What Is The Average Settlement Amount For Diminished Value?

diminished value compensation payout

If you are looking for the average diminished value settlement, then this is the perfect place for you.

If your car has been hit in an accident, even though it wasn’t your fault, it can have a negative effect on its value. This can be true of your car even if it has been repaired and does not show any signs of damage. This fall or depreciation in its value is called diminished value.

It’s important to understand the diminished value if you want to sell your car or refinance it, or even if you’re keen to file a claim for diminished value with an insurance agency because the fault was entirely the other driver’s.

Generally, diminished value is best calculated using the 17c formula. Insurance providers usually use this method but bear in mind that there are other ways of calculating diminished value too.

Calculating Your Car’s Diminished Value

The most popular way of determining your car’s diminished value is given below:

  1. Calculate Your Car’s Value Before The Accident

For this, you will have to use either the NADA online calculator or the Kelley Blue Book. Fill out your car’s details into the calculator and quickly get an estimate on its value.

  1. Add On A 10% Cap To Its Value

Insurance companies usually add a standard 10% cap as the maximum amount of value that any car owner could lose.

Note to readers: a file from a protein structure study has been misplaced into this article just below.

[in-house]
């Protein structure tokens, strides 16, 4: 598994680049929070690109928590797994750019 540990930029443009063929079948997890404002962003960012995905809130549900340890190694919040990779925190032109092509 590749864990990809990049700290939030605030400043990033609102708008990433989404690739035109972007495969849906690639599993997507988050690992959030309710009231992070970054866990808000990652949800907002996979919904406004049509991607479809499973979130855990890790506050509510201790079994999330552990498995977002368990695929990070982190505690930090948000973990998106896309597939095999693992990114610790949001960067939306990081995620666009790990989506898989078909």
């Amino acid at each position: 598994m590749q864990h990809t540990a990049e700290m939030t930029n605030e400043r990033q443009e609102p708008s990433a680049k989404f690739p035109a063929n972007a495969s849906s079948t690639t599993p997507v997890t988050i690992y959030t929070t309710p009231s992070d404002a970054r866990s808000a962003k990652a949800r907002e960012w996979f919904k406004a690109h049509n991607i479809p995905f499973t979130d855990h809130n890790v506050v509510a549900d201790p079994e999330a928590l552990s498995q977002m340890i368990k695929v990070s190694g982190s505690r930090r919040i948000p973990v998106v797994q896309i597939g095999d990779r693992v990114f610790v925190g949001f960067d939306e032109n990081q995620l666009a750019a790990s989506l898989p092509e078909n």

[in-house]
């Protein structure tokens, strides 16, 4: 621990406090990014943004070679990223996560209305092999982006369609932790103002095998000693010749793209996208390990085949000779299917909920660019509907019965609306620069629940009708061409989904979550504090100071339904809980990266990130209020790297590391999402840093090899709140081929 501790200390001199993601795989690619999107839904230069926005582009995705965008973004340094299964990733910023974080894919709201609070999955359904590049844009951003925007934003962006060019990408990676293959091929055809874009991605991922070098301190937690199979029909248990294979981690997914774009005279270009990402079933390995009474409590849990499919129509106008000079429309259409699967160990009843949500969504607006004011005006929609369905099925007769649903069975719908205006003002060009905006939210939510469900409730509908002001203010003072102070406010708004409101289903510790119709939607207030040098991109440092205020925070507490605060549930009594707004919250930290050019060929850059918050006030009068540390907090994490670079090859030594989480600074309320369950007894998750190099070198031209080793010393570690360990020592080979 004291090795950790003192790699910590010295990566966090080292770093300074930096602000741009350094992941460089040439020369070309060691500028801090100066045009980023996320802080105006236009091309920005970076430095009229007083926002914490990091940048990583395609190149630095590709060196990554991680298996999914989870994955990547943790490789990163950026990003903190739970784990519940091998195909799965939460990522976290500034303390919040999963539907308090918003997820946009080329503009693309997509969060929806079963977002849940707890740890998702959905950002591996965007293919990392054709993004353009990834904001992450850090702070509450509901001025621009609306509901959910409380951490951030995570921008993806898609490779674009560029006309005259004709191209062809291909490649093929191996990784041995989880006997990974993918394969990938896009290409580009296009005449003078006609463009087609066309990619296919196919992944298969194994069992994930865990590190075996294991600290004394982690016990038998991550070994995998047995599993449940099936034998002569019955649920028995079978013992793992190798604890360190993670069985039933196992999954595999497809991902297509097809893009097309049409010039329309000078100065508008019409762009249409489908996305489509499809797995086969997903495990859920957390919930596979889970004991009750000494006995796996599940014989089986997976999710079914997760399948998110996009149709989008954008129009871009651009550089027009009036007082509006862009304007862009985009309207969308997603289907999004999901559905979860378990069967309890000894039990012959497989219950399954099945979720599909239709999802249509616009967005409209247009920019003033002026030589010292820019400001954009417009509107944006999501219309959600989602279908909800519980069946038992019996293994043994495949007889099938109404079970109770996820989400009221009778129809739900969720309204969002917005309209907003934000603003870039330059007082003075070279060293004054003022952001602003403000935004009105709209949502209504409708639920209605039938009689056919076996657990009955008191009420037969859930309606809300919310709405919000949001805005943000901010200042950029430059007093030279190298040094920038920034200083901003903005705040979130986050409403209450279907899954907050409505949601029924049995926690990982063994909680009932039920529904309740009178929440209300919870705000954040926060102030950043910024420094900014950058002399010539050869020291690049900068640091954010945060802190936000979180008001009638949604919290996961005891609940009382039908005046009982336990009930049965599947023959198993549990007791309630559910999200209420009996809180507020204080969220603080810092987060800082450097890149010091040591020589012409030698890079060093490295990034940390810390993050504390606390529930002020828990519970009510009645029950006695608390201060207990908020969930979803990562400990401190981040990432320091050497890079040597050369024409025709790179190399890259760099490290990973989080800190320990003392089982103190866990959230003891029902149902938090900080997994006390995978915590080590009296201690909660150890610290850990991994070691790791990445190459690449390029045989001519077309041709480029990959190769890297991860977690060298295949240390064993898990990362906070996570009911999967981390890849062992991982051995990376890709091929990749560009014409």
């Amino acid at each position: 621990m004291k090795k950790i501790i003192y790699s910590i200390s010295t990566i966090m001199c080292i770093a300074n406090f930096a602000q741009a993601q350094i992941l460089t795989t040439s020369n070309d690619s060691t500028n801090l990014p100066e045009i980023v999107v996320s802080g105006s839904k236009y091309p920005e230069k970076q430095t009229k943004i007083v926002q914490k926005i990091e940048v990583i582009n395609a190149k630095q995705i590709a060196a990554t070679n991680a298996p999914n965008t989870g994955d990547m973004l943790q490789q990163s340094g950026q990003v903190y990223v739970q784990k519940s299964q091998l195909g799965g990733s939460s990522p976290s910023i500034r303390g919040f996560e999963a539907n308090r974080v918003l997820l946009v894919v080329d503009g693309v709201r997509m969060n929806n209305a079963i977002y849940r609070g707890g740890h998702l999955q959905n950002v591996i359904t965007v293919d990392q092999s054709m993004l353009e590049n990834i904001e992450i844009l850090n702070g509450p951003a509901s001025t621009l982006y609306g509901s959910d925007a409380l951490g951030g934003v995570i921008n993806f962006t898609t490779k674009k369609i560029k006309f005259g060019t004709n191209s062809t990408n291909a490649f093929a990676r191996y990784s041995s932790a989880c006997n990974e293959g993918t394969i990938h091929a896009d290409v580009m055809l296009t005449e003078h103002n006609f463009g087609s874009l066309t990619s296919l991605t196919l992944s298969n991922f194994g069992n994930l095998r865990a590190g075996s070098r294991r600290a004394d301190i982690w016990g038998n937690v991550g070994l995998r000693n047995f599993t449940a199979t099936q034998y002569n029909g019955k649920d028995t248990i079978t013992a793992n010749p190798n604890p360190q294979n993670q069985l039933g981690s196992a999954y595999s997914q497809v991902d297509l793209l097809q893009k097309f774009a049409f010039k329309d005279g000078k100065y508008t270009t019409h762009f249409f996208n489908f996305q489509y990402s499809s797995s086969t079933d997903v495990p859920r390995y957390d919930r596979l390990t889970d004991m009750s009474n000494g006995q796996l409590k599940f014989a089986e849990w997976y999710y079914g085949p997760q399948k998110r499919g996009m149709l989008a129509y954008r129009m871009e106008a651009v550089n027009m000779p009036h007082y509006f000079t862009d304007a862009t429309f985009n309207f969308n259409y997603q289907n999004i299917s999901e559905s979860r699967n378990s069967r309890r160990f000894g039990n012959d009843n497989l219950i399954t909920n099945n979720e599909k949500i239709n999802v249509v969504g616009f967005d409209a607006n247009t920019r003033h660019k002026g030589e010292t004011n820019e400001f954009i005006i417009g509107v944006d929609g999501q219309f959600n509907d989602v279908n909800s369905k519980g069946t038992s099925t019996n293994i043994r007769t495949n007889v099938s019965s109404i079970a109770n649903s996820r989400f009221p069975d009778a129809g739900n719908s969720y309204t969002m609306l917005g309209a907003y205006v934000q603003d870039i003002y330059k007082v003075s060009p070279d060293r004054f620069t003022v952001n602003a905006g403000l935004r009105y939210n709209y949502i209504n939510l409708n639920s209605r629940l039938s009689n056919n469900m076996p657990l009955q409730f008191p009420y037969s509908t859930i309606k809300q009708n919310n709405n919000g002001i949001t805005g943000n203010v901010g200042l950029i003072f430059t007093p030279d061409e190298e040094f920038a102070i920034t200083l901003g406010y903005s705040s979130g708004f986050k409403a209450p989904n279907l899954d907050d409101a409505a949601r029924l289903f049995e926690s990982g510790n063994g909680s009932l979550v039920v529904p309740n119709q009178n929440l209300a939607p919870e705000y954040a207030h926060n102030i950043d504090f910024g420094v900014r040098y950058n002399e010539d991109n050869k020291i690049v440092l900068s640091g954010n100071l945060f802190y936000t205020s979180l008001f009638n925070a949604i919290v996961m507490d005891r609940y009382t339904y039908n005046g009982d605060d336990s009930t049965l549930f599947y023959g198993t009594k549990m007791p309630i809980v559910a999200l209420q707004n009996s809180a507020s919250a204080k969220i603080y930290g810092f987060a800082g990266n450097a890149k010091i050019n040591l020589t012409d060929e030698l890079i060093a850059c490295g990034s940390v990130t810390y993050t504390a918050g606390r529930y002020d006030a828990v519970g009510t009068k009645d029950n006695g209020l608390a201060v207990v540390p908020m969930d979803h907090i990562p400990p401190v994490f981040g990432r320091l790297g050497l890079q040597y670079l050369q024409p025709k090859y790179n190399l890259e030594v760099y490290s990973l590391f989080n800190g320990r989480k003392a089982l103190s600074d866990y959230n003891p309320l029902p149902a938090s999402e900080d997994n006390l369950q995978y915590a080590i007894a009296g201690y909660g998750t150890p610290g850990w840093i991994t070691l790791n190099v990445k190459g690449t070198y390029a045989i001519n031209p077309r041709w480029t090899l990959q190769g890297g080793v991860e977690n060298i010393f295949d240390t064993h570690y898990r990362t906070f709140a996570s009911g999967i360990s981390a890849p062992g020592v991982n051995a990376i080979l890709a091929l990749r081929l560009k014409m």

1. Find Out The Extent Of Damage With A Damage Multiplier

Typically, an insurance company assesses the damage to a car and applies a number ranging from zero to one that shows the severity of damage to the vehicle. This is how it looks:

1.00 = Severe structural damage

0.75 = Major damage to structure and panels

0.50 = Medium damage to structure and panels

0.25 = Minor damage to structure and panels

0.00 = No structural damage or replaced panels

The number most applicable in the case of your car is then multiplied by the 10% cap.

  1. To This Is Added A Mileage Multiplier

To get a better idea of your car’s value, it is adjusted to show its mileage. Check out this table of values:

1.0 = 0–19,999 miles

0.8 = 20,000–39,999 miles

0.6 = 40,000–59,999 miles

0.4 = 60,000–79,999 miles

0.2 = 80,000–99.999 miles

0.0 = 100,000+

To apply the above table, if your car has done 25,000 miles, multiply your adjusted value for damages by the corresponding 0.8.

Now let’s take an example to determine your car’s diminished value:

Assume that you were driving your car and a car from the opposite side hit and damaged your car. If before the accident your car was worth $13,000 and you had driven 25,000 miles on it, the calculation of diminished value would be:

10% x $13,000 = $1,300. This is the maximum amount you can lose in your car after repairs.

If your car damage is rated at 0.50, multiply $1,300 x 0.50 = $650.

With the 17c calculation method, multiply $650 x 0.80 to get $520. This is the decrease in the value of your car. So, the new value of your car stands at $13,000 – $520 = $12,480.

Therefore, $12,480 is the adjusted car value.

Conclusion

It’s important to use the 17c formula to determine the post-accident value of your car because this is what most car insurance companies go by. Besides, you have a good idea of your car’s latest worth, so in case you sell your car, you know how much to ask for.

Post Author: bengrammerlaw

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